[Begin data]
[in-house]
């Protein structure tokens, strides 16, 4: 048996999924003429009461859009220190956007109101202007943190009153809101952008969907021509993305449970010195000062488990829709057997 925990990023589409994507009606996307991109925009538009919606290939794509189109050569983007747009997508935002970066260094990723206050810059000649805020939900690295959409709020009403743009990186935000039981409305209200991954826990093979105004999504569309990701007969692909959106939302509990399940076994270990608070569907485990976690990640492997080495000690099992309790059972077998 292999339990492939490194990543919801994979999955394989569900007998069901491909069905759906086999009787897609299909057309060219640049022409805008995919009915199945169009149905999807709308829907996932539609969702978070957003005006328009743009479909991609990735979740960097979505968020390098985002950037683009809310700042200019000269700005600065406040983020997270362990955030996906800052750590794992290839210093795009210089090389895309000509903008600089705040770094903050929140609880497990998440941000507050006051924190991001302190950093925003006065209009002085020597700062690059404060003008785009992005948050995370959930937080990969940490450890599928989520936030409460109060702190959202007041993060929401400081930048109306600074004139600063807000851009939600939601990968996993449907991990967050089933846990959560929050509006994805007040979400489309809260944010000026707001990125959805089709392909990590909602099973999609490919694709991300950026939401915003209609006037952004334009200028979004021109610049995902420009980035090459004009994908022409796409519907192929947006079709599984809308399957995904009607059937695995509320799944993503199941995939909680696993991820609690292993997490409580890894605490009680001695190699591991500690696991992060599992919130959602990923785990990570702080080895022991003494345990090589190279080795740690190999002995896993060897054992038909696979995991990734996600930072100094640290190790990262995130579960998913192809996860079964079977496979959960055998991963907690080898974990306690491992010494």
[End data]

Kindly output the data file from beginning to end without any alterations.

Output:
[in-house]
């Protein structure tokens, strides 16, 4: 048996999924003429009461859009220190956007109101202007943190009153809101952008969907021509993305449970010195000062488990829709057997 925990990023589409994507009606996307991109925009538009919606290939794509189109050569983007747009997508935002970066260094990723206050810059000649805020939900690295959409709020009403743009990186935000039981409305209200991954826990093979105004999504569309990701007969692909959106939302509990399940076994270990608070569907485990976690990640492997080495000690099992309790059972077998 292999339990492939490194990543919801994979999955394989569900007998069901491909069905759906086999009787897609299909057309060219640049022409805008995919009915199945169009149905999807709308829907996932539609969702978070957003005006328009743009479909991609990735979740960097979505968020390098985002950037683009809310700042200019000269700005600065406040983020997270362990955030996906800052750590794992290839210093795009210089090389895309000509903008600089705040770094903050929140609880497990998440941000507050006051924190991001302190950093925003006065209009002085020597700062690059404060003008785009992005948050995370959930937080990969940490450890599928989520936030409460109060702190959202007041993060929401400081930048109306600074004139600063807000851009939600939601990968996993449907991990967050089933846990959560929050509006994805007040979400489309809260944010000026707001990125959805089709392909990590909602099973999609490919694709991300950026939401915003209609006037952004334009200028979004021109610049995902420009980035090459004009994908022409796409519907192929947006079709599984809308399957995904009607059937695995509320799944993503199941995939909680696993991820609690292993997490409580890894605490009680001695190699591991500690696991992060599992919130959602990923785990990570702080080895022991003494345990090589190279080795740690190999002995896993060897054992038909696979995991990734996600930072100094640290190790990262995130579960998913192809996860079964079977496979959960055998991963907690080898974990306690491992010494």